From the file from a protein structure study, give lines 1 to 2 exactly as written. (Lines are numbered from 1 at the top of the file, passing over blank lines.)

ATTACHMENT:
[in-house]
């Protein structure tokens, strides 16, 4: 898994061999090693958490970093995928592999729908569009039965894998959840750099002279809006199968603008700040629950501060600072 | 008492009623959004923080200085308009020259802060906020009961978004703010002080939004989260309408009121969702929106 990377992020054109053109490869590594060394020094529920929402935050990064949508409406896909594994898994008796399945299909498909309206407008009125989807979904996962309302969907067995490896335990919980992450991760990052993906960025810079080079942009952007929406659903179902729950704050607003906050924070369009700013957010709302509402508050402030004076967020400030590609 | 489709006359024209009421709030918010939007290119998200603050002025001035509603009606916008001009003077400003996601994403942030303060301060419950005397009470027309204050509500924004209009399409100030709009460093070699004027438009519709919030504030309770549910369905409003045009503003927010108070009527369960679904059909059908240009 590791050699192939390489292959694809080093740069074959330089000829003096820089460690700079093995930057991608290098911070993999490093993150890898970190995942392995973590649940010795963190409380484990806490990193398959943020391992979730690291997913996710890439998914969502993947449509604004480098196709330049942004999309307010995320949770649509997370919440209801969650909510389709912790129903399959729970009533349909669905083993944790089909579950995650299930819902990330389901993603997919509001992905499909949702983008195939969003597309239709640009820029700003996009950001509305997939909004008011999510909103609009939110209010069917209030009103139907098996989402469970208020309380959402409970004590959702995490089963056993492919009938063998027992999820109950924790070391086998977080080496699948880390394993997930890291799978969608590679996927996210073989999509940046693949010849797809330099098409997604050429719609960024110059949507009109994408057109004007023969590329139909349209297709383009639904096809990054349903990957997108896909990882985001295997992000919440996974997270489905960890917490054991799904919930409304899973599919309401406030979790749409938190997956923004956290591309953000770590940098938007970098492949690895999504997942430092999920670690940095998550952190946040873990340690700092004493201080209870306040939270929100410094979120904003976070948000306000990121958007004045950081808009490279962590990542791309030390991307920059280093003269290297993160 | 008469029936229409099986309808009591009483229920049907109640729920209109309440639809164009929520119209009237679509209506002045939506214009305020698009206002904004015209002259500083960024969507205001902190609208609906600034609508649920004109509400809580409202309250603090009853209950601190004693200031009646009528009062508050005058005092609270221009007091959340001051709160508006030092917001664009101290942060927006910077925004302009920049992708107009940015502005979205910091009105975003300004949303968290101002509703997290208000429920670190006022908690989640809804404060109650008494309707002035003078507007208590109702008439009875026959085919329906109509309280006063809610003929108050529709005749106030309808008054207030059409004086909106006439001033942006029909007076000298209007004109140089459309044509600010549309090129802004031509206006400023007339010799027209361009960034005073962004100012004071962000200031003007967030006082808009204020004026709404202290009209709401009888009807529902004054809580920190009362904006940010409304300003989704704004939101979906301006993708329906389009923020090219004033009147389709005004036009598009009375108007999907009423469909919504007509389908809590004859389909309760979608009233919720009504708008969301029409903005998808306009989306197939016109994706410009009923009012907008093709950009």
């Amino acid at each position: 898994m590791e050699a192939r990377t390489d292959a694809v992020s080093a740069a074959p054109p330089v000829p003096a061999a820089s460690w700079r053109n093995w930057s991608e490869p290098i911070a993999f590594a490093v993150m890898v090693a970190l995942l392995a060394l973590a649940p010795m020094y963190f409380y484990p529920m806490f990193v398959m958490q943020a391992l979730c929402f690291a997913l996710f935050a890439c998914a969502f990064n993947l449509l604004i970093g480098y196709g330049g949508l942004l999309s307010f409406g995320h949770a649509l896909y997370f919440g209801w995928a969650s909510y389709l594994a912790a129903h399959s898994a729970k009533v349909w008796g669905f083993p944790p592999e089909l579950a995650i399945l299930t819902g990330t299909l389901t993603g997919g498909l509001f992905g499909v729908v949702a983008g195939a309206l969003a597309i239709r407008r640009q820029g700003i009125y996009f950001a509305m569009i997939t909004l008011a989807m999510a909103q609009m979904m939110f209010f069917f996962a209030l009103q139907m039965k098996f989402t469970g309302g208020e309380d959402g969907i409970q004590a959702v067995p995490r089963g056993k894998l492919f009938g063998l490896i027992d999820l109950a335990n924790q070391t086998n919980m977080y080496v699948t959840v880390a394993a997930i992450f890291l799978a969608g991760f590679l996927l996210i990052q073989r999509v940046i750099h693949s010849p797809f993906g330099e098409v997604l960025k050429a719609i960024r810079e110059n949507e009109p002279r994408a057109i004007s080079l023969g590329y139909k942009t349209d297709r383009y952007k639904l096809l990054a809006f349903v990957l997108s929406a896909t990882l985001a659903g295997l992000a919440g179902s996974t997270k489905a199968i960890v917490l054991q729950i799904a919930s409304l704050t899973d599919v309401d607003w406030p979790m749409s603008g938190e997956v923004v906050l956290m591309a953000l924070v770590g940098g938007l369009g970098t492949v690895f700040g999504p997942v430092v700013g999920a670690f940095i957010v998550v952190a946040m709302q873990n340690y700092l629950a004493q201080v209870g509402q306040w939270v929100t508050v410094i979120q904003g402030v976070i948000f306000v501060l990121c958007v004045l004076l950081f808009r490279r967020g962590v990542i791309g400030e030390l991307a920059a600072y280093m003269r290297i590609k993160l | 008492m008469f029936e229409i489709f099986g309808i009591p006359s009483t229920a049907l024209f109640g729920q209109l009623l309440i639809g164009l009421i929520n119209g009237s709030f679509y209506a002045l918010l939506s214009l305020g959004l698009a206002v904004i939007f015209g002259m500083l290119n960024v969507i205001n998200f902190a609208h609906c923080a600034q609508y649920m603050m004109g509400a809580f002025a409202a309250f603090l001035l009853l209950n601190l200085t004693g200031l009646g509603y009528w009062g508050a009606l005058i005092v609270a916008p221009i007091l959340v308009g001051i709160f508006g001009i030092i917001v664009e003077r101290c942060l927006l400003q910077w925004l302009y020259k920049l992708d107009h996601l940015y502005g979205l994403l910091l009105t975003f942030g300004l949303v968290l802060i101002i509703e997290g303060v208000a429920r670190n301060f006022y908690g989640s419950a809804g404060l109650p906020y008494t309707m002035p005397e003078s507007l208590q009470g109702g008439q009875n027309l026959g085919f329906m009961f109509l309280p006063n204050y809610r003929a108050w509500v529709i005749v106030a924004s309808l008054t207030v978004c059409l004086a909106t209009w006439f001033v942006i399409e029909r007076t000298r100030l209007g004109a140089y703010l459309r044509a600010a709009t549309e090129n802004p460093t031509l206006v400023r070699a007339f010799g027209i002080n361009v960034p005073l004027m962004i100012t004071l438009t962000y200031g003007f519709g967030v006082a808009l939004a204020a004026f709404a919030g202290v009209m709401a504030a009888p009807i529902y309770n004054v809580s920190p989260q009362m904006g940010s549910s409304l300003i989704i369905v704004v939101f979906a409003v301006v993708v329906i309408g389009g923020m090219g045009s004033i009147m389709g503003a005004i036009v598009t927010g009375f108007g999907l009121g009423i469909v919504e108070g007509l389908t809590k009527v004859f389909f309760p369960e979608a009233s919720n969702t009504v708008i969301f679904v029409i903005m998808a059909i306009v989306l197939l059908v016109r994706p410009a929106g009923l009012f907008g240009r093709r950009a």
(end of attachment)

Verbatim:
[in-house]
């Protein structure tokens, strides 16, 4: 898994061999090693958490970093995928592999729908569009039965894998959840750099002279809006199968603008700040629950501060600072 | 008492009623959004923080200085308009020259802060906020009961978004703010002080939004989260309408009121969702929106 990377992020054109053109490869590594060394020094529920929402935050990064949508409406896909594994898994008796399945299909498909309206407008009125989807979904996962309302969907067995490896335990919980992450991760990052993906960025810079080079942009952007929406659903179902729950704050607003906050924070369009700013957010709302509402508050402030004076967020400030590609 | 489709006359024209009421709030918010939007290119998200603050002025001035509603009606916008001009003077400003996601994403942030303060301060419950005397009470027309204050509500924004209009399409100030709009460093070699004027438009519709919030504030309770549910369905409003045009503003927010108070009527369960679904059909059908240009 590791050699192939390489292959694809080093740069074959330089000829003096820089460690700079093995930057991608290098911070993999490093993150890898970190995942392995973590649940010795963190409380484990806490990193398959943020391992979730690291997913996710890439998914969502993947449509604004480098196709330049942004999309307010995320949770649509997370919440209801969650909510389709912790129903399959729970009533349909669905083993944790089909579950995650299930819902990330389901993603997919509001992905499909949702983008195939969003597309239709640009820029700003996009950001509305997939909004008011999510909103609009939110209010069917209030009103139907098996989402469970208020309380959402409970004590959702995490089963056993492919009938063998027992999820109950924790070391086998977080080496699948880390394993997930890291799978969608590679996927996210073989999509940046693949010849797809330099098409997604050429719609960024110059949507009109994408057109004007023969590329139909349209297709383009639904096809990054349903990957997108896909990882985001295997992000919440996974997270489905960890917490054991799904919930409304899973599919309401406030979790749409938190997956923004956290591309953000770590940098938007970098492949690895999504997942430092999920670690940095998550952190946040873990340690700092004493201080209870306040939270929100410094979120904003976070948000306000990121958007004045950081808009490279962590990542791309030390991307920059280093003269290297993160 | 008469029936229409099986309808009591009483229920049907109640729920209109309440639809164009929520119209009237679509209506002045939506214009305020698009206002904004015209002259500083960024969507205001902190609208609906600034609508649920004109509400809580409202309250603090009853209950601190004693200031009646009528009062508050005058005092609270221009007091959340001051709160508006030092917001664009101290942060927006910077925004302009920049992708107009940015502005979205910091009105975003300004949303968290101002509703997290208000429920670190006022908690989640809804404060109650008494309707002035003078507007208590109702008439009875026959085919329906109509309280006063809610003929108050529709005749106030309808008054207030059409004086909106006439001033942006029909007076000298209007004109140089459309044509600010549309090129802004031509206006400023007339010799027209361009960034005073962004100012004071962000200031003007967030006082808009204020004026709404202290009209709401009888009807529902004054809580920190009362904006940010409304300003989704704004939101979906301006993708329906389009923020090219004033009147389709005004036009598009009375108007999907009423469909919504007509389908809590004859389909309760979608009233919720009504708008969301029409903005998808306009989306197939016109994706410009009923009012907008093709950009």